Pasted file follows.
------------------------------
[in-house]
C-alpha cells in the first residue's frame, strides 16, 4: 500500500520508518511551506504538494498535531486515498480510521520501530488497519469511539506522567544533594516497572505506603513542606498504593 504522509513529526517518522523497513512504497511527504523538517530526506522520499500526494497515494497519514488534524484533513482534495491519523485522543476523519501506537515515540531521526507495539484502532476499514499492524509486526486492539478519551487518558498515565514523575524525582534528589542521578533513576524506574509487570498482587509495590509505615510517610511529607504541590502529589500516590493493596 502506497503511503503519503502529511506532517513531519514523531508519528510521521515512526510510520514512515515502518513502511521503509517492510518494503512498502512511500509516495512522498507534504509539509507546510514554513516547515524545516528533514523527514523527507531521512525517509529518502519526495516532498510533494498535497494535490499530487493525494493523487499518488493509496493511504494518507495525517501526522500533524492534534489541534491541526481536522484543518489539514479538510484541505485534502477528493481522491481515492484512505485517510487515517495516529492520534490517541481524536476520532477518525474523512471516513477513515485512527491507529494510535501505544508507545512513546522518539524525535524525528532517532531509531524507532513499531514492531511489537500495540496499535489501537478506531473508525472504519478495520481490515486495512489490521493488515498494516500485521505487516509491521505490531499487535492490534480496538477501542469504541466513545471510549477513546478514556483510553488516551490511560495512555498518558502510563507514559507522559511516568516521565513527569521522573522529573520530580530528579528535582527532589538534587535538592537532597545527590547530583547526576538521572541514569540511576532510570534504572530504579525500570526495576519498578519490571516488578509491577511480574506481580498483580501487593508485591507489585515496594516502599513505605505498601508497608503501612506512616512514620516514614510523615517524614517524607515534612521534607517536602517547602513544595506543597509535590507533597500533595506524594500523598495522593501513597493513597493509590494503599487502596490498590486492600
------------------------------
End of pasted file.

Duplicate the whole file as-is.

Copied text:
[in-house]
C-alpha cells in the first residue's frame, strides 16, 4: 500500500520508518511551506504538494498535531486515498480510521520501530488497519469511539506522567544533594516497572505506603513542606498504593 504522509513529526517518522523497513512504497511527504523538517530526506522520499500526494497515494497519514488534524484533513482534495491519523485522543476523519501506537515515540531521526507495539484502532476499514499492524509486526486492539478519551487518558498515565514523575524525582534528589542521578533513576524506574509487570498482587509495590509505615510517610511529607504541590502529589500516590493493596 502506497503511503503519503502529511506532517513531519514523531508519528510521521515512526510510520514512515515502518513502511521503509517492510518494503512498502512511500509516495512522498507534504509539509507546510514554513516547515524545516528533514523527514523527507531521512525517509529518502519526495516532498510533494498535497494535490499530487493525494493523487499518488493509496493511504494518507495525517501526522500533524492534534489541534491541526481536522484543518489539514479538510484541505485534502477528493481522491481515492484512505485517510487515517495516529492520534490517541481524536476520532477518525474523512471516513477513515485512527491507529494510535501505544508507545512513546522518539524525535524525528532517532531509531524507532513499531514492531511489537500495540496499535489501537478506531473508525472504519478495520481490515486495512489490521493488515498494516500485521505487516509491521505490531499487535492490534480496538477501542469504541466513545471510549477513546478514556483510553488516551490511560495512555498518558502510563507514559507522559511516568516521565513527569521522573522529573520530580530528579528535582527532589538534587535538592537532597545527590547530583547526576538521572541514569540511576532510570534504572530504579525500570526495576519498578519490571516488578509491577511480574506481580498483580501487593508485591507489585515496594516502599513505605505498601508497608503501612506512616512514620516514614510523615517524614517524607515534612521534607517536602517547602513544595506543597509535590507533597500533595506524594500523598495522593501513597493513597493509590494503599487502596490498590486492600